Employers, especially those that self-administer claims, are in a "difficult" situation, said Billie Fae Fuschi, assistant director of workers comp for Memphis, Tenn.-based Methodist Health Systems Inc. To handle claims, "I want as much information as I can get, but I don't think I should get the information prior to a claim."
Running a hospital-related business presents special challenges to ensure a claimant's privacy, she said. Hospital workers should not feel compelled to go elsewhere for medical treatment to avoid the possibility that personal medical information might be wrongfully leaked to co-workers, she said.
"Protecting privacy is a wonderful thing, but you run into problems," said Douglas Stevenson, executive director of the National Council of Self-Insurers in Chicago.
Information about an injured worker's medical background is important to ensure the worker is treated appropriately and later to determine impairment and sometimes eligibility for compensation through a second-injury fund.
"When anyone submits his physical or mental condition as an issue in litigation, the privacy privilege should evaporate," Mr. Stevenson said.
The "critical" aspect is balancing the need to make that information available for improved medical care and to address safety concerns in the workplace site with protecting the individual's privacy, said Bill Gourley, senior vp and manager of commercial markets operations for Liberty Mutual Insurance Cos. in Boston. "We are partnering with customers to determine what is the best solution for getting this key information as well as controlling workers illnesses and injuries and the resulting cost," he said.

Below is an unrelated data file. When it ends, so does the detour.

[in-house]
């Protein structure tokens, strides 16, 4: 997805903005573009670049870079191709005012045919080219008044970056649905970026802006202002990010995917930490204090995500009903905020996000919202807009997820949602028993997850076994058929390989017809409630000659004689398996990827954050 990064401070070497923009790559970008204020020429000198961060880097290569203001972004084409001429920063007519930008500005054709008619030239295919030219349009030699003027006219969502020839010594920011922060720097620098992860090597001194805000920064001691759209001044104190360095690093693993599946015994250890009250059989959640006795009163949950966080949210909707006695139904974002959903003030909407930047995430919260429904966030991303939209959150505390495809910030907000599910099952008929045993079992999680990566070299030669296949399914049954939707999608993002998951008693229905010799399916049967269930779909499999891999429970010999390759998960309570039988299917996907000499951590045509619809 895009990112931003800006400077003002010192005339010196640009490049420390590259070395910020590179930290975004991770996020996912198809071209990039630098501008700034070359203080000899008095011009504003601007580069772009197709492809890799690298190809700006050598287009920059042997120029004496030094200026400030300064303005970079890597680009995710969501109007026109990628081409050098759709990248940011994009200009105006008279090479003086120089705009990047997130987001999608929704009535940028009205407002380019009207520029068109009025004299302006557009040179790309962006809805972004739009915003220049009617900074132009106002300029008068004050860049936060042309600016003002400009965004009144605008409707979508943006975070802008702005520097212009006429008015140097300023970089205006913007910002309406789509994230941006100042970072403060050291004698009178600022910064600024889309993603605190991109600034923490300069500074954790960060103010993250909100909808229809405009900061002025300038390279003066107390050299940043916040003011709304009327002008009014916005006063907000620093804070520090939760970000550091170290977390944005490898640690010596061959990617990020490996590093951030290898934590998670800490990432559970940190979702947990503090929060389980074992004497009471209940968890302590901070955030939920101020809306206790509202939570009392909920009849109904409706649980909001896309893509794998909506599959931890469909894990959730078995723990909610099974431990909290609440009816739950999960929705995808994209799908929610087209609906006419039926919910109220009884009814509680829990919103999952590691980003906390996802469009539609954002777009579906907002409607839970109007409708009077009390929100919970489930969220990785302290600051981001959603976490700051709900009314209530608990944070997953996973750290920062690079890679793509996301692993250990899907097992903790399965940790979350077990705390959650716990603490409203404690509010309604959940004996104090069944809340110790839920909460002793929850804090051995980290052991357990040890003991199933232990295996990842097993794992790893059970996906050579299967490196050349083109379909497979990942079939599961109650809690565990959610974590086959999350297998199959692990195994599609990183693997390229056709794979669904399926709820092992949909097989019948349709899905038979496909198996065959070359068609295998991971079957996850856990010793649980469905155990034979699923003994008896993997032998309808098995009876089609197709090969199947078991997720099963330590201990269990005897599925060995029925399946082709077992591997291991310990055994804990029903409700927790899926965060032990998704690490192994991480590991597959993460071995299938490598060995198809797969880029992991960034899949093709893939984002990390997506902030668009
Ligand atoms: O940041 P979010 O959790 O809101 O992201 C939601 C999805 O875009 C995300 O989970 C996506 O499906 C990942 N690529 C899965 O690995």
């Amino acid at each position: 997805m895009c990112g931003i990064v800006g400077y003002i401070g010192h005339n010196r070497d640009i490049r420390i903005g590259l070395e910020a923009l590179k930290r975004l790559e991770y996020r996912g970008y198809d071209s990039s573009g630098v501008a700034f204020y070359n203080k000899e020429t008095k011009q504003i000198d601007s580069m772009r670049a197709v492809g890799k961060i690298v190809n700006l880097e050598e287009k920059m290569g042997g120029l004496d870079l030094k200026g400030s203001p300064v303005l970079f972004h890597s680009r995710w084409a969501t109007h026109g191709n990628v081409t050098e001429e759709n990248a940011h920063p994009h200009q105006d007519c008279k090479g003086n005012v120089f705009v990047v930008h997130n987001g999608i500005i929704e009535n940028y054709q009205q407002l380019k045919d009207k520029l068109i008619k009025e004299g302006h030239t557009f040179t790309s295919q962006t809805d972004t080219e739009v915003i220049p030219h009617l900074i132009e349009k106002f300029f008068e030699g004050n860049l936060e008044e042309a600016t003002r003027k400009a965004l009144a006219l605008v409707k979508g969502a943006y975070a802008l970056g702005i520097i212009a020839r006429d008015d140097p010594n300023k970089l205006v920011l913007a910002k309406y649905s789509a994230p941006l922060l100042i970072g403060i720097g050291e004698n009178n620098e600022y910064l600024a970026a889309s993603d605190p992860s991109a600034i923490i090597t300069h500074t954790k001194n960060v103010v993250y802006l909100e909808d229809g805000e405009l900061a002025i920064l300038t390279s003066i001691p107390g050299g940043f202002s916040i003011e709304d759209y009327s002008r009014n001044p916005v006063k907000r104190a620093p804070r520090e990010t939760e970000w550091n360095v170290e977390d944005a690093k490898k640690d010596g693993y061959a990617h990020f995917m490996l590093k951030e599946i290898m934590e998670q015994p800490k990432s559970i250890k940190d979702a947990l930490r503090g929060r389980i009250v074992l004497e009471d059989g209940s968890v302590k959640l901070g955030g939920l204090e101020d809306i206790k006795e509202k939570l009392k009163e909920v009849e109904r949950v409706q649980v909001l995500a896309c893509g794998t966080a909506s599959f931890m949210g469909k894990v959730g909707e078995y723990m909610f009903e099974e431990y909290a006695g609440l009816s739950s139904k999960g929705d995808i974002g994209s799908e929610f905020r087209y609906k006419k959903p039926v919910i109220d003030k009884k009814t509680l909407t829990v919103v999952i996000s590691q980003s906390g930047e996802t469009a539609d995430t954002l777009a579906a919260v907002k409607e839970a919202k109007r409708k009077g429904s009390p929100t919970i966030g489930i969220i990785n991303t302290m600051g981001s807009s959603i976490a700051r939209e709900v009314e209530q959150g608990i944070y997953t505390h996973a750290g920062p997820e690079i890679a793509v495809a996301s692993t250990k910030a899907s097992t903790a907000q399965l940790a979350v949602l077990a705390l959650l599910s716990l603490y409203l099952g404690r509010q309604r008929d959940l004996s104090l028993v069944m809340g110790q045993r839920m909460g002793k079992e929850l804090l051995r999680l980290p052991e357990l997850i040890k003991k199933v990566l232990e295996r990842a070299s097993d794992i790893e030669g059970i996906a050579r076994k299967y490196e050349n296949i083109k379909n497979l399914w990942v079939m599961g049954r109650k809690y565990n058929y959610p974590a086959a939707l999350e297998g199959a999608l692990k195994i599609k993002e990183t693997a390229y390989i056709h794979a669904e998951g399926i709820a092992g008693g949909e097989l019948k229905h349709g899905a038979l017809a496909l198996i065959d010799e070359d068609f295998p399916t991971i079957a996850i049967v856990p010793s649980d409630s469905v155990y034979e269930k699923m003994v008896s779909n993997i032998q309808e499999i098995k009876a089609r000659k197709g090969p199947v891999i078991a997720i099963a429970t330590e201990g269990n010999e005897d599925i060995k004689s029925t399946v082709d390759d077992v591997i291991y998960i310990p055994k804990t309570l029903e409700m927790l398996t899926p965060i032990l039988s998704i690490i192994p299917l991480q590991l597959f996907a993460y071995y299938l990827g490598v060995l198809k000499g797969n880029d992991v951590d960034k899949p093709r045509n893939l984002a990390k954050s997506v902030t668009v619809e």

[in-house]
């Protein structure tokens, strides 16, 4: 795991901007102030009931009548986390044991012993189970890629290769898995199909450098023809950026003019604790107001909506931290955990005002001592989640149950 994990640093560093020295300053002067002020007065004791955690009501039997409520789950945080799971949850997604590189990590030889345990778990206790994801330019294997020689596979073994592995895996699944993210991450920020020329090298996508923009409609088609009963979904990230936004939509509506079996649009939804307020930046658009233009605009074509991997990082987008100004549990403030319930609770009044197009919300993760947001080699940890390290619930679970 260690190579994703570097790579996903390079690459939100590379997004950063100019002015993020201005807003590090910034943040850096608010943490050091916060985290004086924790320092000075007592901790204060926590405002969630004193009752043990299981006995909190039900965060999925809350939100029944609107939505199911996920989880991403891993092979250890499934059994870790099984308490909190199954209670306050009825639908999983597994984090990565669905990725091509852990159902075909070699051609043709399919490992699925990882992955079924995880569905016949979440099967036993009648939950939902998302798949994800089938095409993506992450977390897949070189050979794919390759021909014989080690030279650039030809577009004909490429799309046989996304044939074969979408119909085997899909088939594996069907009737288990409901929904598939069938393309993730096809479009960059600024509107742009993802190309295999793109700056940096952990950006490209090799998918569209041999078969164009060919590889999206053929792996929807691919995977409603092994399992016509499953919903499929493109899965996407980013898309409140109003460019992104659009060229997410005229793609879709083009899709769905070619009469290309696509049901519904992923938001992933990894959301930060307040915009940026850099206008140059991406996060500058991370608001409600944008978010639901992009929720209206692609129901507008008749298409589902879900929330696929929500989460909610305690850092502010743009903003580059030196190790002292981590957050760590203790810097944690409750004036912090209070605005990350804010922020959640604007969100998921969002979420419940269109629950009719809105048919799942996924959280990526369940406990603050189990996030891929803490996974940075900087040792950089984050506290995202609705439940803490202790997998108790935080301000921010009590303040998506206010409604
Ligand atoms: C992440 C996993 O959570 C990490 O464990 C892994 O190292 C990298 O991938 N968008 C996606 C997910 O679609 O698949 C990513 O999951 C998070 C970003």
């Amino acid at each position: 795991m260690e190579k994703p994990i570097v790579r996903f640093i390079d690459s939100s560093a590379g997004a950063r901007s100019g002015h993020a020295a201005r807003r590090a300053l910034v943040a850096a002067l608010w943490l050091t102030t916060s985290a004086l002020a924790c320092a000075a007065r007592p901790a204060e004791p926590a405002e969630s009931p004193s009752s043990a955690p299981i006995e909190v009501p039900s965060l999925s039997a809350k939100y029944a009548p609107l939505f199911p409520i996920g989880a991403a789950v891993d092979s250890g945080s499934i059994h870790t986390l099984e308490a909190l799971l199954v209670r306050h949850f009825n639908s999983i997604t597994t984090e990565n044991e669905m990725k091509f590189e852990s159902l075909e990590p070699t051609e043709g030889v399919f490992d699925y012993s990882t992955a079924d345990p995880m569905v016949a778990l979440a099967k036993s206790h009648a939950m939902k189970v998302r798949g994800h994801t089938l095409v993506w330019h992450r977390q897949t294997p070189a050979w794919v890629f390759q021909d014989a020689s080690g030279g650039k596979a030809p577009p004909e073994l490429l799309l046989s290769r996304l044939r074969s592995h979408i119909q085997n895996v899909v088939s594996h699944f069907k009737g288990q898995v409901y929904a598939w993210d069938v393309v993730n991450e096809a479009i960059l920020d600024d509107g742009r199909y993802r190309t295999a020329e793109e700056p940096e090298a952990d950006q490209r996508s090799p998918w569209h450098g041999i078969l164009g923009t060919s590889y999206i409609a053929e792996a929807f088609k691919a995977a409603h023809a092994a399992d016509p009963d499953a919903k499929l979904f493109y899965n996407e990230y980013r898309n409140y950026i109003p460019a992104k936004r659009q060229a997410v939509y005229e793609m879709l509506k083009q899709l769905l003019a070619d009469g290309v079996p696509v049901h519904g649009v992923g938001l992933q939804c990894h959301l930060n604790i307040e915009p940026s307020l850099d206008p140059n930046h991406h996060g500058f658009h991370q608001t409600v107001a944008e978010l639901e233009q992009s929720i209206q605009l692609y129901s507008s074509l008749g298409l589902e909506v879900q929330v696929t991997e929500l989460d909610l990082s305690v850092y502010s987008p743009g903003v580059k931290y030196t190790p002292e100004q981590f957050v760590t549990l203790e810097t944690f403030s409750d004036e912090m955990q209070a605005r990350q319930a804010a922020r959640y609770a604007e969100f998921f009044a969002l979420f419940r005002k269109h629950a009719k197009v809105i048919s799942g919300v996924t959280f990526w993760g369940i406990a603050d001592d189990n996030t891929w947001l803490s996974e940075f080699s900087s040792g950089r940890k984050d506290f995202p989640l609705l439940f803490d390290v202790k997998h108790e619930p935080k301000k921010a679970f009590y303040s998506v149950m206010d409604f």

"It's not a new awareness for us; it's something we agonize over all the time: to have that balance between privacy and effective care," Mr. Gourley said. For example, any user of Liberty Mutual's risk management information system is greeted with a notice reminding them that the information is private and should be used only on a limited basis.
The issue is also a concern in states.
"Privacy of medical records is an emerging issue in nearly every state," said John B. Lennes Jr., vp and director of workers compensation/health for the Alliance of American Insurers in Schaumburg, Ill.
"Legislatures are recognizing that there is a greater sensitivity" on the issue of medical records privacy, although no one really thinks about the potential impact of such legislation on workers comp, said AIA's Mr. Wood.
"In almost every state, compensation carriers have authority by law to have access to a claimant's records," Mr. Lennes said. However, states vary in the "number of hoops" an insurer must jump through as well as in the definition of a medical record.
The National Assn. of Insurance Commissioners also is drafting guidelines for medical records privacy.